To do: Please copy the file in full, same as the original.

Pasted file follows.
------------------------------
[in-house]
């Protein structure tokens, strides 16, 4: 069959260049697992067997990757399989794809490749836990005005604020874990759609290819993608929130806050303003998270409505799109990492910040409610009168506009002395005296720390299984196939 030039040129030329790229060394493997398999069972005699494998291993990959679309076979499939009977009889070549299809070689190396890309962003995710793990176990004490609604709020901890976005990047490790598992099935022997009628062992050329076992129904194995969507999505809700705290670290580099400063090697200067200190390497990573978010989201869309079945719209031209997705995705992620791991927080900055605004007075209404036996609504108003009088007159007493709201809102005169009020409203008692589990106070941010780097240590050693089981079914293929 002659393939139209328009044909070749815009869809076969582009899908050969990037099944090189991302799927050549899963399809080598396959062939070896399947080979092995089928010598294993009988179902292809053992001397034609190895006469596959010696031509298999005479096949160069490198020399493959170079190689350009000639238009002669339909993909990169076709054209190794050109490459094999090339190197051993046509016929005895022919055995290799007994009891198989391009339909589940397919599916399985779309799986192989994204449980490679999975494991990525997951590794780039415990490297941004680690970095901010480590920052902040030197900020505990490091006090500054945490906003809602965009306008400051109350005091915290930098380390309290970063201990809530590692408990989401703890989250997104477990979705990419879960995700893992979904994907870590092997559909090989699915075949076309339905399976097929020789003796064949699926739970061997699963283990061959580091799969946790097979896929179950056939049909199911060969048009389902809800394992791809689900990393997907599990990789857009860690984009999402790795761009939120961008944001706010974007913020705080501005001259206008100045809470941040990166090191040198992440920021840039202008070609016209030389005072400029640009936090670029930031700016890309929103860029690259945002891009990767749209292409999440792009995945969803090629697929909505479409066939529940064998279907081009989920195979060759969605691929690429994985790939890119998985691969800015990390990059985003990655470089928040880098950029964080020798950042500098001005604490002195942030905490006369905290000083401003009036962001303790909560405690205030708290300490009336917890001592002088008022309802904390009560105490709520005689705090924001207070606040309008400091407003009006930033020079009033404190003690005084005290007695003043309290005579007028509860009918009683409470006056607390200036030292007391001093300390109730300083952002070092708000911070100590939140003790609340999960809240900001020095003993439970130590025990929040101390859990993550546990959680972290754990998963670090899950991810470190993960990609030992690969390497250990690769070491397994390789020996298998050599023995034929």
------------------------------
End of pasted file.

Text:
[in-house]
């Protein structure tokens, strides 16, 4: 069959260049697992067997990757399989794809490749836990005005604020874990759609290819993608929130806050303003998270409505799109990492910040409610009168506009002395005296720390299984196939 030039040129030329790229060394493997398999069972005699494998291993990959679309076979499939009977009889070549299809070689190396890309962003995710793990176990004490609604709020901890976005990047490790598992099935022997009628062992050329076992129904194995969507999505809700705290670290580099400063090697200067200190390497990573978010989201869309079945719209031209997705995705992620791991927080900055605004007075209404036996609504108003009088007159007493709201809102005169009020409203008692589990106070941010780097240590050693089981079914293929 002659393939139209328009044909070749815009869809076969582009899908050969990037099944090189991302799927050549899963399809080598396959062939070896399947080979092995089928010598294993009988179902292809053992001397034609190895006469596959010696031509298999005479096949160069490198020399493959170079190689350009000639238009002669339909993909990169076709054209190794050109490459094999090339190197051993046509016929005895022919055995290799007994009891198989391009339909589940397919599916399985779309799986192989994204449980490679999975494991990525997951590794780039415990490297941004680690970095901010480590920052902040030197900020505990490091006090500054945490906003809602965009306008400051109350005091915290930098380390309290970063201990809530590692408990989401703890989250997104477990979705990419879960995700893992979904994907870590092997559909090989699915075949076309339905399976097929020789003796064949699926739970061997699963283990061959580091799969946790097979896929179950056939049909199911060969048009389902809800394992791809689900990393997907599990990789857009860690984009999402790795761009939120961008944001706010974007913020705080501005001259206008100045809470941040990166090191040198992440920021840039202008070609016209030389005072400029640009936090670029930031700016890309929103860029690259945002891009990767749209292409999440792009995945969803090629697929909505479409066939529940064998279907081009989920195979060759969605691929690429994985790939890119998985691969800015990390990059985003990655470089928040880098950029964080020798950042500098001005604490002195942030905490006369905290000083401003009036962001303790909560405690205030708290300490009336917890001592002088008022309802904390009560105490709520005689705090924001207070606040309008400091407003009006930033020079009033404190003690005084005290007695003043309290005579007028509860009918009683409470006056607390200036030292007391001093300390109730300083952002070092708000911070100590939140003790609340999960809240900001020095003993439970130590025990929040101390859990993550546990959680972290754990998963670090899950991810470190993960990609030992690969390497250990690769070491397994390789020996298998050599023995034929």